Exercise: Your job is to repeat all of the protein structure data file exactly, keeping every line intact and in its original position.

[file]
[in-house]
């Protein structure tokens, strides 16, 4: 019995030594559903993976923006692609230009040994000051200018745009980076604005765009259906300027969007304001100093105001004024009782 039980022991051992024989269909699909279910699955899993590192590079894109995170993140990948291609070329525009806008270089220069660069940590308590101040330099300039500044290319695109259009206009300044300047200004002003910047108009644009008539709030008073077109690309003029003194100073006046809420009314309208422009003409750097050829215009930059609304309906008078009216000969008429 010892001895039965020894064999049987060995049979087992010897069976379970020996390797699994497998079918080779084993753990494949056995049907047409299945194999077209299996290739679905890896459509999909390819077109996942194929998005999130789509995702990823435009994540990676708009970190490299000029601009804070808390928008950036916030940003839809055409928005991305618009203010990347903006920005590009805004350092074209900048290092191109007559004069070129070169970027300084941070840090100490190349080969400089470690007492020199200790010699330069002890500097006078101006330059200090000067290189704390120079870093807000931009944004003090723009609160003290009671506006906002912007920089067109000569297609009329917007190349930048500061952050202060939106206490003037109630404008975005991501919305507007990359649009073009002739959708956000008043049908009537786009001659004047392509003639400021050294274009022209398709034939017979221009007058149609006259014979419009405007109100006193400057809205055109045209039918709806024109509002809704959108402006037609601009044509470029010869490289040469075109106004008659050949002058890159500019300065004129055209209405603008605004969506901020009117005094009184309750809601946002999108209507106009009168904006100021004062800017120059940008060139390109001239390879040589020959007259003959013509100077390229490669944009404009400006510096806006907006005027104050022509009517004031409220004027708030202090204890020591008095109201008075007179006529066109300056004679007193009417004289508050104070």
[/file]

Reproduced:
[in-house]
């Protein structure tokens, strides 16, 4: 019995030594559903993976923006692609230009040994000051200018745009980076604005765009259906300027969007304001100093105001004024009782 039980022991051992024989269909699909279910699955899993590192590079894109995170993140990948291609070329525009806008270089220069660069940590308590101040330099300039500044290319695109259009206009300044300047200004002003910047108009644009008539709030008073077109690309003029003194100073006046809420009314309208422009003409750097050829215009930059609304309906008078009216000969008429 010892001895039965020894064999049987060995049979087992010897069976379970020996390797699994497998079918080779084993753990494949056995049907047409299945194999077209299996290739679905890896459509999909390819077109996942194929998005999130789509995702990823435009994540990676708009970190490299000029601009804070808390928008950036916030940003839809055409928005991305618009203010990347903006920005590009805004350092074209900048290092191109007559004069070129070169970027300084941070840090100490190349080969400089470690007492020199200790010699330069002890500097006078101006330059200090000067290189704390120079870093807000931009944004003090723009609160003290009671506006906002912007920089067109000569297609009329917007190349930048500061952050202060939106206490003037109630404008975005991501919305507007990359649009073009002739959708956000008043049908009537786009001659004047392509003639400021050294274009022209398709034939017979221009007058149609006259014979419009405007109100006193400057809205055109045209039918709806024109509002809704959108402006037609601009044509470029010869490289040469075109106004008659050949002058890159500019300065004129055209209405603008605004969506901020009117005094009184309750809601946002999108209507106009009168904006100021004062800017120059940008060139390109001239390879040589020959007259003959013509100077390229490669944009404009400006510096806006907006005027104050022509009517004031409220004027708030202090204890020591008095109201008075007179006529066109300056004679007193009417004289508050104070």